Diabetes Rates Among Minorities in Los Angeles County Increasing, Health Officials Say
Diabetes rates for Hispanics and blacks in Los Angeles County were nearly double the rates for whites and Asians/Pacific Islanders in 2005, Los Angeles County Department of Public Health officials said on Monday, the Los Angeles Daily News reports.
According to Jonathan Fielding, the county public health department director, about 8.8% of the Los Angeles County population, or 600,000 adults, in 2005 reported having diabetes, compared with 6.6% in 1997. Researchers said that the rate of diabetes is underreported and that many residents may not know they have the condition. Forty-one percent of the county's diabetics were obese, health experts said. Health officials said the high rates of obesity and diabetes might stem in part from residents living in low-income neighborhoods where there is limited access to affordable fresh fruits and vegetables.
Fielding said, "We need to not only stop the continuing increase in this serious disease, (but also) we need to reduce the disparities so that the disease burden does not fall disproportionately on specific groups." Gayle Schachne, director for the San Fernando and Santa Clarita Valley Special Supplemental Nutrition Program for Women, Infants and Children, said diabetes is "presenting itself in the Hispanic community and we are concerned about it," adding, "We are concerned with the amount of sugary juices people are drinking."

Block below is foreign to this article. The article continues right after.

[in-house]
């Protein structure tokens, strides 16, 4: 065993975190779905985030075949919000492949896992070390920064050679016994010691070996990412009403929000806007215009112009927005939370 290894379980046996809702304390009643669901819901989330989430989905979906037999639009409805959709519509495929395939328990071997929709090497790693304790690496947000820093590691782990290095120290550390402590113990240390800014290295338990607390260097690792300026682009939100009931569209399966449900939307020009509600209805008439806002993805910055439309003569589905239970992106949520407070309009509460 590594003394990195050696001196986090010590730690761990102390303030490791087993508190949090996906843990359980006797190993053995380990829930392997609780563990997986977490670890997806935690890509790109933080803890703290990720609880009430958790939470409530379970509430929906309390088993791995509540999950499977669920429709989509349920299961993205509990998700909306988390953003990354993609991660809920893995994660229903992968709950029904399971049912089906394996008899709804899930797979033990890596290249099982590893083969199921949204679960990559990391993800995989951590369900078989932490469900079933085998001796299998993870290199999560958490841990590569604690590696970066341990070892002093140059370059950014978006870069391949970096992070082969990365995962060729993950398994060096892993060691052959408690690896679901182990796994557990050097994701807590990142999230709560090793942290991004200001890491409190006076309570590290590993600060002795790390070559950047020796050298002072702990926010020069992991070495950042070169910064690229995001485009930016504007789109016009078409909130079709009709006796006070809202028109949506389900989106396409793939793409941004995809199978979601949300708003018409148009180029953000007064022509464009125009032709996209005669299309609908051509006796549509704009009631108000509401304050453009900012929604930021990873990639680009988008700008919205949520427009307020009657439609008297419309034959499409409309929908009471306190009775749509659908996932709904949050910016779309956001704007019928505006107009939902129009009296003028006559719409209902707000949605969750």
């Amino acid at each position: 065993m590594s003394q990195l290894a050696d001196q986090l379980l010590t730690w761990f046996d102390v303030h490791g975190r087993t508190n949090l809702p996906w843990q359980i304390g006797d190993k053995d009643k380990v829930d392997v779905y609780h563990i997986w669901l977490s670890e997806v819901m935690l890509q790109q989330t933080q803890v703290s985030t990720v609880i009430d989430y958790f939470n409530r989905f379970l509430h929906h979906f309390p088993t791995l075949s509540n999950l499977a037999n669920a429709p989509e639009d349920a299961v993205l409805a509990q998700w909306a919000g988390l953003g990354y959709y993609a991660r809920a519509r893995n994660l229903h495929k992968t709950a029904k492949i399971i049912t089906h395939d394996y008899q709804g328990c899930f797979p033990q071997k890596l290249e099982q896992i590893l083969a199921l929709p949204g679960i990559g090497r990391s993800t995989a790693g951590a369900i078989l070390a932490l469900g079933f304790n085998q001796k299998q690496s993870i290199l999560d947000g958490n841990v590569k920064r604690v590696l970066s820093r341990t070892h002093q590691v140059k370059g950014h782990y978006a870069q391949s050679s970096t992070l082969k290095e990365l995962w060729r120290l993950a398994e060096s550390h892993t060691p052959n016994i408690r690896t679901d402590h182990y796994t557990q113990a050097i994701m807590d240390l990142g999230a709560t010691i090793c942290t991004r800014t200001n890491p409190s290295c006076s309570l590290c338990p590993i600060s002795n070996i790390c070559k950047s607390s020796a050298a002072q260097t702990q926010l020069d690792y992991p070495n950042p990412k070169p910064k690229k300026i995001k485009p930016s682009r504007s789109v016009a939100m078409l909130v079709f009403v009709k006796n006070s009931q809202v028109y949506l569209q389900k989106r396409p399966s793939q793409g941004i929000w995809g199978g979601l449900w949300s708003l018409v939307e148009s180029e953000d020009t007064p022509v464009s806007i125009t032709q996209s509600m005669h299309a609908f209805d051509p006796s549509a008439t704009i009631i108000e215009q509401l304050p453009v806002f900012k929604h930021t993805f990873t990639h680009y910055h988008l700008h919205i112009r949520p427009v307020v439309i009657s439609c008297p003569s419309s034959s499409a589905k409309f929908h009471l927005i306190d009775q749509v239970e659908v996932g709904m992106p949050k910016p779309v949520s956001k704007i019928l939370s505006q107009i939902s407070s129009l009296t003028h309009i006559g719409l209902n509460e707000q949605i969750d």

The public health department has recommended several strategies to improve residents' diets, including filling county vending machines with healthier snacks and drinks; making affordable, nourishing food available at corner stores in low-income neighborhoods; and encouraging restaurants to provide nutrition information on their menus (Abram, Los Angeles Daily News, 8/6).